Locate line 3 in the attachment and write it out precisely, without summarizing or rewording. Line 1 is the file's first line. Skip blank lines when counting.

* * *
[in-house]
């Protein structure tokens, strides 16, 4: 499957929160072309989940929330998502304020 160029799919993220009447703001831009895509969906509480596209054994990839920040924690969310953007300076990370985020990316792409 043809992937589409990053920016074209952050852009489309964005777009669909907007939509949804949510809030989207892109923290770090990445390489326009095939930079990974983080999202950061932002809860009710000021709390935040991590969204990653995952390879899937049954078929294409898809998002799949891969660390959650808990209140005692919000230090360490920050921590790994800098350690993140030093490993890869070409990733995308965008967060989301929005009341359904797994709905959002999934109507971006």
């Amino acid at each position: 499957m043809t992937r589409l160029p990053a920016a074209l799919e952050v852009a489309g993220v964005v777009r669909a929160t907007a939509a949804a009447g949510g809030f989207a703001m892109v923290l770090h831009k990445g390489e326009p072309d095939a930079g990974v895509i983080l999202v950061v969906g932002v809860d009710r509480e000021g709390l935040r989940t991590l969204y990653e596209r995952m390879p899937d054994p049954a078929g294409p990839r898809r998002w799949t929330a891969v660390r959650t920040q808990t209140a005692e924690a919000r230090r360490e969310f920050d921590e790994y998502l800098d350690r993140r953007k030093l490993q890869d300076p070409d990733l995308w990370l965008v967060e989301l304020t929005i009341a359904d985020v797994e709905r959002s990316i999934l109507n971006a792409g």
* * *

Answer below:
């Amino acid at each position: 499957m043809t992937r589409l160029p990053a920016a074209l799919e952050v852009a489309g993220v964005v777009r669909a929160t907007a939509a949804a009447g949510g809030f989207a703001m892109v923290l770090h831009k990445g390489e326009p072309d095939a930079g990974v895509i983080l999202v950061v969906g932002v809860d009710r509480e000021g709390l935040r989940t991590l969204y990653e596209r995952m390879p899937d054994p049954a078929g294409p990839r898809r998002w799949t929330a891969v660390r959650t920040q808990t209140a005692e924690a919000r230090r360490e969310f920050d921590e790994y998502l800098d350690r993140r953007k030093l490993q890869d300076p070409d990733l995308w990370l965008v967060e989301l304020t929005i009341a359904d985020v797994e709905r959002s990316i999934l109507n971006a792409g």